Depression Greets Me Like An Old Friend
(Available Friday only) Living with depression is not fun. Living with "treatment resistant" depression? Downright dreadful. But that doesn't necessarily mean I'm wallowing in sorrow and misery all the time. I like to consider my life as a strange journey accompanied by my "companion", depression, and would like to share the ups and downs I have been through with it: of hopelessness, suicide attempts, and finding support. Finally, I want to share the fact that living with mental illnesses is, at times, okay.
Happily Homeless
(Available Thursday and Friday)
Life is never what we expect. Yet would you ever expect happiness being discovered through homelessness? Well I never would have thought so either. Until I experienced it for myself. Naturally there are times one would find themselves experiencing extreme hardship and loneliness that comes with homelessness as well. But one also finds freedom. Sometimes, many of us only discover what truly matters in this world after the societal shackles are removed. And if we're lucky, we find ourselves apart of a community. A community not so wrapped up in material status, but simply with living. Living with nature, with each other... and our friends.
Reflections on trans exclusions from an ex-substitute teacher
(Available Thursday and Friday) What happens when a person is trans? In the context of Alberta public education, teachers should not expect discrimination on the basis of gender identity. However, the exclusion of people whose gender identity is different than the sex they were assigned at birth is a reality and it affects any and all connected to the school environment including legislators, administrators, and students. Engage in conversation with me to explore some of my unexpected moments of trans exclusion that I describe as the "Meantime.”
Three Bags Full
(Available Thursday and Friday) Political intrigue! Romance! Conspiracies! These are all things you won’t be hearing in my story. What you will hear encompasses the tamest “black sheep of the family” story you will come across. It delves into what it’s like growing up with no sure footing in any one culture, and what it’s like finding out that suicidal ideations aren’t actually a part of growing up. But also, you’ll hear what it means to actually come back stronger from mental illness, being comfortable in your own skin, celebrating life, and understanding that where you are now is a result of everything that has already happened to you, the good and the bad.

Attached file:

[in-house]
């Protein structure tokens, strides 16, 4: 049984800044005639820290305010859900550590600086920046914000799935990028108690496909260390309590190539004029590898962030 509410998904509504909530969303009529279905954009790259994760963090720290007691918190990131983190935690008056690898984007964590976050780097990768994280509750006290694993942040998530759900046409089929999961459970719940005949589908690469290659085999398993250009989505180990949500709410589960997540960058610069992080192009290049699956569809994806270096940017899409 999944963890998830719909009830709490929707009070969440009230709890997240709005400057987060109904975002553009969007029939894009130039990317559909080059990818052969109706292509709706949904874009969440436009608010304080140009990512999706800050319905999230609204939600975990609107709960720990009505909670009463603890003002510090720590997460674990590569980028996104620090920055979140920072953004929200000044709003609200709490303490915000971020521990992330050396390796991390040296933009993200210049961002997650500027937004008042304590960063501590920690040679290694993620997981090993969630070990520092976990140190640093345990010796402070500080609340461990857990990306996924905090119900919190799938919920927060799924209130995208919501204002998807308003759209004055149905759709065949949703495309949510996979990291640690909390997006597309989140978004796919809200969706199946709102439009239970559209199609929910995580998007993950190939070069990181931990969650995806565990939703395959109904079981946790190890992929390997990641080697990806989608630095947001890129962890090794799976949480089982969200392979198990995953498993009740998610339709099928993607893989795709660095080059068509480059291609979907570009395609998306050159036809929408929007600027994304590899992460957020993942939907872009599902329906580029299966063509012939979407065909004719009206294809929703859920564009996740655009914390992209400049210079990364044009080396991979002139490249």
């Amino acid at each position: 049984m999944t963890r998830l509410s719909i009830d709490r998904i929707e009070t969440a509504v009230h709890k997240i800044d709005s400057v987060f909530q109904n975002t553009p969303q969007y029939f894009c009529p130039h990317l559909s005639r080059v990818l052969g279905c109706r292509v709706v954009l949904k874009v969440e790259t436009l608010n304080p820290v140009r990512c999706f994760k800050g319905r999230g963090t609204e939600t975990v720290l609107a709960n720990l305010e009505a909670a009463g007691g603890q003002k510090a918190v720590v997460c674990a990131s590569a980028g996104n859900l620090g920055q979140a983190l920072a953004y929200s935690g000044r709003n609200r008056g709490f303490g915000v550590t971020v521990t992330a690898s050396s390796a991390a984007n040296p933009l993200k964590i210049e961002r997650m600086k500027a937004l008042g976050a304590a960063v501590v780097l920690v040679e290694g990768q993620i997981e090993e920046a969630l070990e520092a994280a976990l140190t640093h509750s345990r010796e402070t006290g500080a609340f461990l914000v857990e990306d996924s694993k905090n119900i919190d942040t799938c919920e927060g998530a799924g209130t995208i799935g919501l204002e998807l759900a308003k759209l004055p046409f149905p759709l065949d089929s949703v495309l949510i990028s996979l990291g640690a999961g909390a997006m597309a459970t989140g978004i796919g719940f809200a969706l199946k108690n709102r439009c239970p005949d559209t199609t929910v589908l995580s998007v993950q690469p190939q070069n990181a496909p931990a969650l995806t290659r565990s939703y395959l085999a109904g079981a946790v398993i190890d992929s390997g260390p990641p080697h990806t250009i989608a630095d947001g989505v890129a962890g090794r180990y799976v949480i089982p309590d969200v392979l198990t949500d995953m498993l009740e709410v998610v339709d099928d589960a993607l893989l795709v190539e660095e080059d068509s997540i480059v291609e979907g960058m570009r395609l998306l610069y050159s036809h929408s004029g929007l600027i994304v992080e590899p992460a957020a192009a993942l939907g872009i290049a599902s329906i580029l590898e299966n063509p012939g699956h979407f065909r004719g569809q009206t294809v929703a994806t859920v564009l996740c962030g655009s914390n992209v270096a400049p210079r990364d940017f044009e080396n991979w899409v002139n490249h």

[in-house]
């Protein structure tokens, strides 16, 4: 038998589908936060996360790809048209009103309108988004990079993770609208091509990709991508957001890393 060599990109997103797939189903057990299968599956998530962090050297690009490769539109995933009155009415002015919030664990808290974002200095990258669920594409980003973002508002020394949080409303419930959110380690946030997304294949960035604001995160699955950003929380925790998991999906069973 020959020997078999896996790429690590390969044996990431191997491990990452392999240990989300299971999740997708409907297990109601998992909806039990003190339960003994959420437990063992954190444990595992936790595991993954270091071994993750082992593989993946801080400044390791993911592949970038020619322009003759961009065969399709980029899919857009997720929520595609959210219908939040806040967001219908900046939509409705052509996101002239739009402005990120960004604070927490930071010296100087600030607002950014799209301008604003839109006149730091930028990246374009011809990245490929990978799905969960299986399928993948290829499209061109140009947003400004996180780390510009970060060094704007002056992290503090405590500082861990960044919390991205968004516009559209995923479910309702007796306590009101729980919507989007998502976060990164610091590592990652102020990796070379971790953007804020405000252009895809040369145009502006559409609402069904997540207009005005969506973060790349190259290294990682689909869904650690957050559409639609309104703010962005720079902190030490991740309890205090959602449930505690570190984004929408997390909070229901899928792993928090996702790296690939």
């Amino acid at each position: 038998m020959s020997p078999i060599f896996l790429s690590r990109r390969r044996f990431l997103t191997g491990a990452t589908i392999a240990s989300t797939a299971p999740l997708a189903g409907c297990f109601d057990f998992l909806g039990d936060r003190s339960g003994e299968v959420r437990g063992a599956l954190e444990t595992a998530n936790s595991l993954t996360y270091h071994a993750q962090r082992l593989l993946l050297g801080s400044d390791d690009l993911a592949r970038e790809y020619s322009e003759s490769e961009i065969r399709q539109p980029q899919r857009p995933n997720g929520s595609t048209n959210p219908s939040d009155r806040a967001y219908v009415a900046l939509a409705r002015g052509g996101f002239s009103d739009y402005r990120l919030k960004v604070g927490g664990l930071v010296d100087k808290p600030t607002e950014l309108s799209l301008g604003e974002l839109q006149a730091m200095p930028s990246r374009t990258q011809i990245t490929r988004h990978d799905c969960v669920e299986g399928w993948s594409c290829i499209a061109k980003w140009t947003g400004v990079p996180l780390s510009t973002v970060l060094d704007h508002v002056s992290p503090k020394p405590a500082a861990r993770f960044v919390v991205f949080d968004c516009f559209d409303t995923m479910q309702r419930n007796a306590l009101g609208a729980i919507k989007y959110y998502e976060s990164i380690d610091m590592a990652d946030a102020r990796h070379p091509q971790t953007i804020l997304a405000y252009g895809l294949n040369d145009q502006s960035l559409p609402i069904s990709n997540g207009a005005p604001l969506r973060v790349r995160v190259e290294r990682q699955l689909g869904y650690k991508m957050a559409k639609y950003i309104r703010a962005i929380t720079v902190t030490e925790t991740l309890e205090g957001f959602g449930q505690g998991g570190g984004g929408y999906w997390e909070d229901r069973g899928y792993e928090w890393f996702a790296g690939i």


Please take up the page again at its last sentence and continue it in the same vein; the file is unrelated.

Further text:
Straight Up Sexism
(Available Thursday and Friday) In the 1960s, a woman in the workplace was expected to make sure the seam on her nylons was straight. She was also expected to accept the straight up sexism of being paid less than her male trainee. A senior shares her stories and observations of gender and discrimination.
Being a social and medical "Complex Case"
(Available Thursday and Friday) My first 23 years of life were spent in Romania, where neglect and all kinds of abuses were what I thought was normal. At 24 I left the country on my own to come to Canada, thinking my life would be happy and normal. How naive I was! After only a year in Canada I found myself suffering from shingles and in a relationship that was rough, but seemed normal at the time. A few years later I walked into a counselor's office after a concussion, to find out that the relationship was abusive on every level and that I was suffering from complex PTSD due to numerous events I experienced in Romania and Canada. Trying to make sense and recover from what I had experienced has been a very long journey, with lots of ups and downs. Over 6 years ago I made the best decision of my life: I decided to have children. My only viable option at that time was intrauterine insemination with donor sperm. The process of getting pregnant, carrying the pregnancy to term, and delivering and raising my twins was very intense, with many points of breakdown, and lots of lows. I will share my various interesting experiences that makes different health professionals and everyday social interactions label me a "complex case".
Directions University of Alberta, Rutherford Library, Edmonton, AB, Canada